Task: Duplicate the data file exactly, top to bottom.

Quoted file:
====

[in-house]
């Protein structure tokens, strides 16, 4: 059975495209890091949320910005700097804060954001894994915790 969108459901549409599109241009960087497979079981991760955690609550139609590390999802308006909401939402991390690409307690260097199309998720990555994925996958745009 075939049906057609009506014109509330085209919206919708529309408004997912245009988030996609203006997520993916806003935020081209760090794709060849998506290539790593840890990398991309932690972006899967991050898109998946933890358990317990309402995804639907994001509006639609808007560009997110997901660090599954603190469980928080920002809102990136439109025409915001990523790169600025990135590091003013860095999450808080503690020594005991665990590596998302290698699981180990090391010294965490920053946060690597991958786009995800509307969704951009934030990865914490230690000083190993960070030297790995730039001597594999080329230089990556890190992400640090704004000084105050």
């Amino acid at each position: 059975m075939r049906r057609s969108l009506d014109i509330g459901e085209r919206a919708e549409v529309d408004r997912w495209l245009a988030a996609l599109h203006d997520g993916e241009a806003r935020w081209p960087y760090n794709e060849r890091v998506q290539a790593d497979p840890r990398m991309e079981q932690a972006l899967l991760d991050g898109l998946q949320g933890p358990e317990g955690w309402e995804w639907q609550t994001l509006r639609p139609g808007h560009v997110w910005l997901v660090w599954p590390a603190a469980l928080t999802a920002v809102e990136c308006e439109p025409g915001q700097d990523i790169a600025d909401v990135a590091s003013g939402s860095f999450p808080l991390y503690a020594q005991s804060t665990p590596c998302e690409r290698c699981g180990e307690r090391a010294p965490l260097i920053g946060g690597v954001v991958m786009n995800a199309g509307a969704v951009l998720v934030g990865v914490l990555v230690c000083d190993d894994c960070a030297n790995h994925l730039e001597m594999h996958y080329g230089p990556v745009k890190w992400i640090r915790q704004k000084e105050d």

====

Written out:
[in-house]
């Protein structure tokens, strides 16, 4: 059975495209890091949320910005700097804060954001894994915790 969108459901549409599109241009960087497979079981991760955690609550139609590390999802308006909401939402991390690409307690260097199309998720990555994925996958745009 075939049906057609009506014109509330085209919206919708529309408004997912245009988030996609203006997520993916806003935020081209760090794709060849998506290539790593840890990398991309932690972006899967991050898109998946933890358990317990309402995804639907994001509006639609808007560009997110997901660090599954603190469980928080920002809102990136439109025409915001990523790169600025990135590091003013860095999450808080503690020594005991665990590596998302290698699981180990090391010294965490920053946060690597991958786009995800509307969704951009934030990865914490230690000083190993960070030297790995730039001597594999080329230089990556890190992400640090704004000084105050």
């Amino acid at each position: 059975m075939r049906r057609s969108l009506d014109i509330g459901e085209r919206a919708e549409v529309d408004r997912w495209l245009a988030a996609l599109h203006d997520g993916e241009a806003r935020w081209p960087y760090n794709e060849r890091v998506q290539a790593d497979p840890r990398m991309e079981q932690a972006l899967l991760d991050g898109l998946q949320g933890p358990e317990g955690w309402e995804w639907q609550t994001l509006r639609p139609g808007h560009v997110w910005l997901v660090w599954p590390a603190a469980l928080t999802a920002v809102e990136c308006e439109p025409g915001q700097d990523i790169a600025d909401v990135a590091s003013g939402s860095f999450p808080l991390y503690a020594q005991s804060t665990p590596c998302e690409r290698c699981g180990e307690r090391a010294p965490l260097i920053g946060g690597v954001v991958m786009n995800a199309g509307a969704v951009l998720v934030g990865v914490l990555v230690c000083d190993d894994c960070a030297n790995h994925l730039e001597m594999h996958y080329g230089p990556v745009k890190w992400i640090r915790q704004k000084e105050d």